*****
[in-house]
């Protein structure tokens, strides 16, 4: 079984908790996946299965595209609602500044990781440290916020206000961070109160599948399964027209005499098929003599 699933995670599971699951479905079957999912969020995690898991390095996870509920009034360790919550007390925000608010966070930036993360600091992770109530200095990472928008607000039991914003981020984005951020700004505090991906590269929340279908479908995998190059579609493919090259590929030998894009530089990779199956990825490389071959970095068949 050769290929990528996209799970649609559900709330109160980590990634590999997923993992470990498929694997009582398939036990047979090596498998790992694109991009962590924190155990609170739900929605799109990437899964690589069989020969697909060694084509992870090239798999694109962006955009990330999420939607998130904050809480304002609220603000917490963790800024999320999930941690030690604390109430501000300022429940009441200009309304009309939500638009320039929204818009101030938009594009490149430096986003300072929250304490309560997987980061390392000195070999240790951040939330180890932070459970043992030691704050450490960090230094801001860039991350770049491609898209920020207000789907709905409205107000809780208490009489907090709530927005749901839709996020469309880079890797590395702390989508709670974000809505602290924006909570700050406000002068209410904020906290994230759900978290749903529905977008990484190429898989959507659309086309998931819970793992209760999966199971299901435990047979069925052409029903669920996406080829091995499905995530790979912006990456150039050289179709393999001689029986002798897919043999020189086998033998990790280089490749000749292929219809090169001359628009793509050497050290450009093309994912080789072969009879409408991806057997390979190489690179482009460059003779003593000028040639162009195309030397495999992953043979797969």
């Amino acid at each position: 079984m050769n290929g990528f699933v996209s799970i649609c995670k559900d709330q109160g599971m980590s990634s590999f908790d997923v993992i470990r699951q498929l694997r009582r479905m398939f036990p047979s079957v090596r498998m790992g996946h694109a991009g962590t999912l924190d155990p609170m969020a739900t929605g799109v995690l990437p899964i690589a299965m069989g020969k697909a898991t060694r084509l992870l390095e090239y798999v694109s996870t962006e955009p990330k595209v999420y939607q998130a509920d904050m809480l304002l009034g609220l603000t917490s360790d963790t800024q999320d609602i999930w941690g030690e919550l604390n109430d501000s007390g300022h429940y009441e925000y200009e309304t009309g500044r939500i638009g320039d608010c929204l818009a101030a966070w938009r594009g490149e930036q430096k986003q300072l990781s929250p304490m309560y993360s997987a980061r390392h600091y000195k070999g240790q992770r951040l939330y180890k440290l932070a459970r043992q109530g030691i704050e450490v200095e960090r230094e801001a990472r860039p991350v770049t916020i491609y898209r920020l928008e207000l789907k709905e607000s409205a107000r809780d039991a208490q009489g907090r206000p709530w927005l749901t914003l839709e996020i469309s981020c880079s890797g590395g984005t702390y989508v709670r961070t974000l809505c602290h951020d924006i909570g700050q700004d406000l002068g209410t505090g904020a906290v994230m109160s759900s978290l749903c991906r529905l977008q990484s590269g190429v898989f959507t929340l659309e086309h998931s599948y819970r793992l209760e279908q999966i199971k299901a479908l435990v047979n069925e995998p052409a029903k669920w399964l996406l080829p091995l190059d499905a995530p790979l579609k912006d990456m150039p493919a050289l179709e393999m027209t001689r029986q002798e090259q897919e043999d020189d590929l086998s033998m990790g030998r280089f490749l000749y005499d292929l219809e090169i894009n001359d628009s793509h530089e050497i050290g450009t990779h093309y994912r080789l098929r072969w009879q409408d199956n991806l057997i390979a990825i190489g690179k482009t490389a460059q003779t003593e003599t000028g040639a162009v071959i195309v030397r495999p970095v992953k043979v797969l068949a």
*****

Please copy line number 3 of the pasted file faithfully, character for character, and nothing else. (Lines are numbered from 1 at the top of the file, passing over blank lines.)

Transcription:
């Amino acid at each position: 079984m050769n290929g990528f699933v996209s799970i649609c995670k559900d709330q109160g599971m980590s990634s590999f908790d997923v993992i470990r699951q498929l694997r009582r479905m398939f036990p047979s079957v090596r498998m790992g996946h694109a991009g962590t999912l924190d155990p609170m969020a739900t929605g799109v995690l990437p899964i690589a299965m069989g020969k697909a898991t060694r084509l992870l390095e090239y798999v694109s996870t962006e955009p990330k595209v999420y939607q998130a509920d904050m809480l304002l009034g609220l603000t917490s360790d963790t800024q999320d609602i999930w941690g030690e919550l604390n109430d501000s007390g300022h429940y009441e925000y200009e309304t009309g500044r939500i638009g320039d608010c929204l818009a101030a966070w938009r594009g490149e930036q430096k986003q300072l990781s929250p304490m309560y993360s997987a980061r390392h600091y000195k070999g240790q992770r951040l939330y180890k440290l932070a459970r043992q109530g030691i704050e450490v200095e960090r230094e801001a990472r860039p991350v770049t916020i491609y898209r920020l928008e207000l789907k709905e607000s409205a107000r809780d039991a208490q009489g907090r206000p709530w927005l749901t914003l839709e996020i469309s981020c880079s890797g590395g984005t702390y989508v709670r961070t974000l809505c602290h951020d924006i909570g700050q700004d406000l002068g209410t505090g904020a906290v994230m109160s759900s978290l749903c991906r529905l977008q990484s590269g190429v898989f959507t929340l659309e086309h998931s599948y819970r793992l209760e279908q999966i199971k299901a479908l435990v047979n069925e995998p052409a029903k669920w399964l996406l080829p091995l190059d499905a995530p790979l579609k912006d990456m150039p493919a050289l179709e393999m027209t001689r029986q002798e090259q897919e043999d020189d590929l086998s033998m990790g030998r280089f490749l000749y005499d292929l219809e090169i894009n001359d628009s793509h530089e050497i050290g450009t990779h093309y994912r080789l098929r072969w009879q409408d199956n991806l057997i390979a990825i190489g690179k482009t490389a460059q003779t003593e003599t000028g040639a162009v071959i195309v030397r495999p970095v992953k043979v797969l068949a």